I like to ask a few critical questions of games in my reviews rather than meander through each review. I don’t care too much about components, rulebooks, packaging, unless it prohibits enjoyment of the game. If you want to see what comes in the box, there are plenty of videos, pictures, and descriptions around the web to satiate your appetite. Flying Colors poses several problems that must be addressed to qualify it as a solid age of sail naval wargame.

The central question is whether or not the game encourages period appropriate fleet tactics. Does it discourage boarding, does it encourage the French to shoot for the rigging? Are there incentives for British to pound away between the wind and the waves? Does the game encourage battles to stay “line” battles or to strategically break the line when the moment is right? Does the game reflect the appropriate timing for a ship to strike and how is boarding handled?

It’s a tall order for any boardgame to touch upon each of these points. In fact, there are many games that cover this time period and topic. Few of those games, however, match the scope of the battles. For example, Wooden Ships & Iron Men is intended to provide a more tactical game of ship to ship combat with pre-plotted movement as a central gameplay mechanic. Close Action from Clash of Arms provides a more detailed version of Wooden Ships & Iron Men for those who want to dive even further into running your own ship. Fleet action games exist, but aren’t always from the right period. Nagel, for example, drew heavily upon the work of War Galley, a game from the Great Battles of History series, to get the feel of fleet actions. Frigate, a 1974 release from SPI, might be the closest in terms of scope and intent.

If we’re to seriously examine this game, then we need to first ask, “What constitutes a fleet level action from a ship-to-ship game?” After all, if I can cobble enough miniatures and people together I could use Wooden Ships & Iron Men to play out the Glorious First of June! True, and it is something that happens with Close Action. There is currently a game with 70 players who each control a ship going on that I’m a little bummed I missed out on this time. So, we can’t look at the number of ships involved as the sole determining factor. Flying Colors, after all, published rules and a map for ship-to-ship duels in the Serpents of the Seas expansion. The same is true of Frigate from SPI that has introductory scenarios that feature a handful of ships.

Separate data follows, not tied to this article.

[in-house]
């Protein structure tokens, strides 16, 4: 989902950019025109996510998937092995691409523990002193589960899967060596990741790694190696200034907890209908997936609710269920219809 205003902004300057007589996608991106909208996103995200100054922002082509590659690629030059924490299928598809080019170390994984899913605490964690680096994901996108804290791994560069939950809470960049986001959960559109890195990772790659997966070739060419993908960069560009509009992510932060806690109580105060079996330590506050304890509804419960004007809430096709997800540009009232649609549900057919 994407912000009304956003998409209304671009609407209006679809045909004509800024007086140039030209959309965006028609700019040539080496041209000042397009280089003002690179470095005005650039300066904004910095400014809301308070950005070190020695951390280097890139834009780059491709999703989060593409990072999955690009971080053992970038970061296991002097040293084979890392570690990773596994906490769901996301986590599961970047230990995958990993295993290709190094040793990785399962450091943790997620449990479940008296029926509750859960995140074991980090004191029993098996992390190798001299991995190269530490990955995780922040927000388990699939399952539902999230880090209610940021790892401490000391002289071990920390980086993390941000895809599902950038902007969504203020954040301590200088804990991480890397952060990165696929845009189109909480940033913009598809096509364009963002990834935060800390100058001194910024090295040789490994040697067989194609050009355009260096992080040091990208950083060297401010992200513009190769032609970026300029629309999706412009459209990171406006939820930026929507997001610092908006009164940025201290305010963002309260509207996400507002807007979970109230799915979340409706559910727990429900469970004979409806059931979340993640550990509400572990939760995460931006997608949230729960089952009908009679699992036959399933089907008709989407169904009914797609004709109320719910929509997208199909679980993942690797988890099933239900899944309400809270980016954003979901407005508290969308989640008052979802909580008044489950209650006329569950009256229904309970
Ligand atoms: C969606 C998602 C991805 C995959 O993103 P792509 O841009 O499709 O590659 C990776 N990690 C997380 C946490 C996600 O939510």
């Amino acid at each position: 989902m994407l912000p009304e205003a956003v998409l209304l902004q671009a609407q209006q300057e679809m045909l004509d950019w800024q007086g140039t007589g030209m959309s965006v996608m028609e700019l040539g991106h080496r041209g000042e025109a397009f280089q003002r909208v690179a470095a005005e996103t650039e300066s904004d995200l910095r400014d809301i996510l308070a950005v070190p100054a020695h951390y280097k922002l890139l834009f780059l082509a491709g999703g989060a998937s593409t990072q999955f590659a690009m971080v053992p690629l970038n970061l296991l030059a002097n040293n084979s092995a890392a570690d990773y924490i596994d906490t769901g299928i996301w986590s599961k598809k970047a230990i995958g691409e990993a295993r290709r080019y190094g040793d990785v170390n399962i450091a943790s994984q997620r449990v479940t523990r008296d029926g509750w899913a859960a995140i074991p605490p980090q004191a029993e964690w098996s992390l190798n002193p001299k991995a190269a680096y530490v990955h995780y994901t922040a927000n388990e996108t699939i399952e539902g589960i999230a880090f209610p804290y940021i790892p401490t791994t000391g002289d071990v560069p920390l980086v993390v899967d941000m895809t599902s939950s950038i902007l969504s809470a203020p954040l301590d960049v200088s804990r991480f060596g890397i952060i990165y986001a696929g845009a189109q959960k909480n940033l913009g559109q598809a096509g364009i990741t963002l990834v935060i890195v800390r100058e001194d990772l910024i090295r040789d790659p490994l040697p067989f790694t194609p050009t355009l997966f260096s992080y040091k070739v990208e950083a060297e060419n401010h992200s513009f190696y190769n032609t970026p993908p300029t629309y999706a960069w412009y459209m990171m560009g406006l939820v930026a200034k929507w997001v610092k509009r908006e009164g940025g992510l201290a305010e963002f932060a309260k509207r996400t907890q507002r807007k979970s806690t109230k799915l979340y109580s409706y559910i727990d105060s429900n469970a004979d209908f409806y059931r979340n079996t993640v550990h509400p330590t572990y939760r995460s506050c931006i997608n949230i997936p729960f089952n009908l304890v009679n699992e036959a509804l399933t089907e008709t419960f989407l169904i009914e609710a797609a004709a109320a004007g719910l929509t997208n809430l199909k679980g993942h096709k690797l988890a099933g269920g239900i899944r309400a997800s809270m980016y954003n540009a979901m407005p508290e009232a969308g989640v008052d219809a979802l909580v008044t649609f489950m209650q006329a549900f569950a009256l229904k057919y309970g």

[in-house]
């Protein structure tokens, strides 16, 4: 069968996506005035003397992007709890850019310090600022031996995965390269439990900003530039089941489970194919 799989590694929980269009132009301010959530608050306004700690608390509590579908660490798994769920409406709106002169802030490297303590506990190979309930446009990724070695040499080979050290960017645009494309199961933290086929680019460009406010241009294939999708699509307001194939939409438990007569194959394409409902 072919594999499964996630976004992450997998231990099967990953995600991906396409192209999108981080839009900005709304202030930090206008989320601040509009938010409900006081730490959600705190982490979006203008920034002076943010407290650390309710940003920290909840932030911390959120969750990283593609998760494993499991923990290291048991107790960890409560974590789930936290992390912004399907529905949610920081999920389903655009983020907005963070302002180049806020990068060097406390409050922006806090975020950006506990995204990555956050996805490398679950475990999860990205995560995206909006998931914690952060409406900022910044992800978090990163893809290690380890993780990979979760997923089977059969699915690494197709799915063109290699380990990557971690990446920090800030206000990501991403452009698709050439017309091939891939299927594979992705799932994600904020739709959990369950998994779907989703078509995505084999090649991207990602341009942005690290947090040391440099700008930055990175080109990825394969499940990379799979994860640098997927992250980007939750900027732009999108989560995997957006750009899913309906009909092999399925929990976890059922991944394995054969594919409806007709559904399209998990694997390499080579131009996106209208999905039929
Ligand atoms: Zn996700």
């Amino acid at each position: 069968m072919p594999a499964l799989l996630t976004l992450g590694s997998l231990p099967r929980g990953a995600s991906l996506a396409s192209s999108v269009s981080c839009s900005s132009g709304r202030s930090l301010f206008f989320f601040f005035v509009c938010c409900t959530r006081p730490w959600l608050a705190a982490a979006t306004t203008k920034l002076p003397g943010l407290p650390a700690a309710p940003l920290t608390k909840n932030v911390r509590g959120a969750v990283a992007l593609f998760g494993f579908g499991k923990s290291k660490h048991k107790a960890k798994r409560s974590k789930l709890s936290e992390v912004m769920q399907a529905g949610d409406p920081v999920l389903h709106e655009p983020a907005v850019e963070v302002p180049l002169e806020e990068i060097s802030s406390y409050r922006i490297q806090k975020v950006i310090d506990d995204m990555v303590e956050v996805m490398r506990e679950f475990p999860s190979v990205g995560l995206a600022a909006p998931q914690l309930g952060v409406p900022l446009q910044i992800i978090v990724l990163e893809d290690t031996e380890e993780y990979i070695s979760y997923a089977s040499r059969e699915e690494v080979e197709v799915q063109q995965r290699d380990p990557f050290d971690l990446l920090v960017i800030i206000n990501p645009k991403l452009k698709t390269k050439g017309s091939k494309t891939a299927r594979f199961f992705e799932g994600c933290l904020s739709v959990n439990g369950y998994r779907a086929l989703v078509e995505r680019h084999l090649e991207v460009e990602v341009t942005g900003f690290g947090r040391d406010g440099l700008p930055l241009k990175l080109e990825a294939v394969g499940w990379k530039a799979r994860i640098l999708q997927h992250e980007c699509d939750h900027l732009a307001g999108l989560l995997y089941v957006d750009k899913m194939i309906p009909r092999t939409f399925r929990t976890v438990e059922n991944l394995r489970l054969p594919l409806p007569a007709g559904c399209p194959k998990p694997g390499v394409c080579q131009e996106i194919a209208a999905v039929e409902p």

For me, the difference comes down to the way the rules enforce line combat. Flying Colors addresses this in two specific ways. The first is through the use of commanders placed aboard specific flagships in each scenario. The commanders have ratings for quality and command radius. While quality modifies initiative, which can be the difference between life and death in Flying Colors at times, it is command radius that matters more.

Command radius determines how big an area the commander can exert his influence in the battle. While ships remain in the line, the command radius can travel from ship to ship to help preserve the cohesion of the fleet. When the battle inevitably breaks down into chaotic action as one fleet attempts to break the other’s line, command radius helps reinforce the need to protect the flagship. Central to this is the concept of Formation Commands and ships acting out of command.

Tactical games don’t have a need for these concepts because one player is effectively controlling each ship as an independent captain would command it. In some fleet actions, this was very much the key to success. After all, one of Lord Nelson’s more enduring leadership lessons was to instill subordinates with the capacity to act according to his combat wishes. Summed up so well in the famous quote, “…in case signals can neither be seen or perfectly understood, no Captain can do very wrong if he places his ship alongside that of an enemy.” However, this independent action is not Nelson’s first priority as you can see in the quote. That initiative and guns blazing recommendation is, “…in case the signals can neither be seen or perfectly understood….”

Commands allow players to control many ships at once in Flying Colors. This is a massive advantage to controlling ships individually as command phases pass back and forth across the game. After all, if I can use one Formation Command to put six 74-gun broadsides into your ships, I’m nearly guaranteed victory. There’s no guarantee a ship can even act if it’s out of command. Each out of command ship must first roll against the fleet’s Audacity Rating to determine whether it may act. As you might imagine, the trick is how to ensure that your one or maybe two commanders have the range to retain their influence.